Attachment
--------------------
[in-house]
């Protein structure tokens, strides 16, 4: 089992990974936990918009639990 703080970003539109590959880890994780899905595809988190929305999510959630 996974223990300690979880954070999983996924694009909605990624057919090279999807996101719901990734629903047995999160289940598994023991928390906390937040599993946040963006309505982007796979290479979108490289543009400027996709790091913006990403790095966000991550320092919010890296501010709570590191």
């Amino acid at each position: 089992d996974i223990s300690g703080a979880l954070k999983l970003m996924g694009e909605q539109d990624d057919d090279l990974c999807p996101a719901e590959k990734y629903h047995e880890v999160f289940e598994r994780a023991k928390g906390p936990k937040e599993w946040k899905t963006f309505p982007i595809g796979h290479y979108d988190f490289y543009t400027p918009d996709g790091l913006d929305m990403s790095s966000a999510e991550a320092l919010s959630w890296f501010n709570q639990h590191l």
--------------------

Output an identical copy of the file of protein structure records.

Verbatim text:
[in-house]
């Protein structure tokens, strides 16, 4: 089992990974936990918009639990 703080970003539109590959880890994780899905595809988190929305999510959630 996974223990300690979880954070999983996924694009909605990624057919090279999807996101719901990734629903047995999160289940598994023991928390906390937040599993946040963006309505982007796979290479979108490289543009400027996709790091913006990403790095966000991550320092919010890296501010709570590191």
């Amino acid at each position: 089992d996974i223990s300690g703080a979880l954070k999983l970003m996924g694009e909605q539109d990624d057919d090279l990974c999807p996101a719901e590959k990734y629903h047995e880890v999160f289940e598994r994780a023991k928390g906390p936990k937040e599993w946040k899905t963006f309505p982007i595809g796979h290479y979108d988190f490289y543009t400027p918009d996709g790091l913006d929305m990403s790095s966000a999510e991550a320092l919010s959630w890296f501010n709570q639990h590191l």